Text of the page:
Mateel Forever Reggae Legacy is ready for the weekend – Times-Standard


Reggae on the River presents “Mateel Forever: Reggae Legacy” Saturday and Sunday at the Mateel Community Center, 59 Rusk Lane in Redway.

Reggae Legacy pays tribute to the impact of the Reggae on the River festival on southern Humboldt County and the global reggae scene for nearly four decades. Day one features Wailing Souls, Marlon Asher, Mystic Roots, Stay Positive Sound and Guerilla Takeover. Day two, a Humboldt County reggae showcase featuring Judrum, Irie Rockerz, Mykal Somer, Seed and Soil, DJs Justone and Irie Adina.

The event is for all ages. Doors open at 4:20 p.m. Discounted tickets are on sale now for Saturday for $30 in advance; tickets are $35 at the door. Sunday tickets are $20 in advance, $25 at the door. Two-day passes are available for $40. Children 12 and under are admitted free. Visit for more ticket information.

The event features food, vendors and a full bar serving those 21 and older. Get more information at

New performances

World-renowned reggae artist Nattali Rize returns to Humboldt County on September 3, bringing with her her six-piece band from Australia and Jamaica. Jamaica’s Minori will perform as the opening act.

Tickets are on sale now for this show for all ages at the Mateel Community Center in Redway. Doors open and dinner is available beginning at 7:30 p.m., with a full bar for those 21 and older. Tickets are on sale now for $20 (go to for more info) and available at Wildberries in Arcata and Redway Liquors. Tickets are $25 at the door.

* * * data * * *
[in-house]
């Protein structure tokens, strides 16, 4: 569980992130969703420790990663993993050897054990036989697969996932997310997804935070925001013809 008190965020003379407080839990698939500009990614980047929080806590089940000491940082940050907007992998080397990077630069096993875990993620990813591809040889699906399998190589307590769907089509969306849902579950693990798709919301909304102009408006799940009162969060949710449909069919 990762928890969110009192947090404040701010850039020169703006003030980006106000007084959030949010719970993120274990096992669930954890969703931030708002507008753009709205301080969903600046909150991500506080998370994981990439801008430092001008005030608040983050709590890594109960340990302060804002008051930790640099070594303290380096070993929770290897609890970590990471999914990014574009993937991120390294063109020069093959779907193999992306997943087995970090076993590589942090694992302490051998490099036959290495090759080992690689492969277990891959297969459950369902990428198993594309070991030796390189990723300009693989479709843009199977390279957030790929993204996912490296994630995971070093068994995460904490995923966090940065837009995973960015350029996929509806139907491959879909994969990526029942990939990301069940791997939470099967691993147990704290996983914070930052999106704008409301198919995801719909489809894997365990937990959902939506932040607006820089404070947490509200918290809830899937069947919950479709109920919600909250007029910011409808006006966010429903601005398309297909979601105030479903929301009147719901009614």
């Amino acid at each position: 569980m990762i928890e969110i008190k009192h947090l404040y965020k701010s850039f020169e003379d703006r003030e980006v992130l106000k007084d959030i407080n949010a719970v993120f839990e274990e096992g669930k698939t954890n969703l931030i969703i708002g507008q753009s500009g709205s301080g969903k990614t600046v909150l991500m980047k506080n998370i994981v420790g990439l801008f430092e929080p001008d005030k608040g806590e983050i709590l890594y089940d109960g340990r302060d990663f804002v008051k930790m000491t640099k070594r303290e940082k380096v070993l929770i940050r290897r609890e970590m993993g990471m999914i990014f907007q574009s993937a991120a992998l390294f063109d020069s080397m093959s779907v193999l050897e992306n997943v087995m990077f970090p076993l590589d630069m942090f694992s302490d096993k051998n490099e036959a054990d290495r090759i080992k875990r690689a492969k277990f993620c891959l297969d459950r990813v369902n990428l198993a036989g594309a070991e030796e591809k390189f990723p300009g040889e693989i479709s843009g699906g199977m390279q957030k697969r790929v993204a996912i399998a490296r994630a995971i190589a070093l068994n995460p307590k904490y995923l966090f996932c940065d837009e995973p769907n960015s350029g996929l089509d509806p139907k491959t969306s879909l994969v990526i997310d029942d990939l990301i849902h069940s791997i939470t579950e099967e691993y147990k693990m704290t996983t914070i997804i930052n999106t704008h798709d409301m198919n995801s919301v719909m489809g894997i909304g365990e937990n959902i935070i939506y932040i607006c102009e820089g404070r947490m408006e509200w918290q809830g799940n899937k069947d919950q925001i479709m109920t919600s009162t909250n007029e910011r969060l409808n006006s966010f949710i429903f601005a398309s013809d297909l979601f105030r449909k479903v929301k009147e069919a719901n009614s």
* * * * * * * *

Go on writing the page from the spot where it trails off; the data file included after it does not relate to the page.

This is the first time Rize has performed live at Mateel since Reggae on the River 2017.

His debut album “Rebel Frequency” is a record full of anthems. When performed live, his music is often unified in call and response.

“You can’t quantify the electric feeling we all feel when we share the experience of live music, from stage to dance floor, no boundaries between us, we have a moment to unify, harmonize and celebrate the life on the wings of music without outside interference,” Rize said. “Music is truly the healer and a necessary part of a healthy lifestyle – a modern ceremony to remember ‘we are one people’.”


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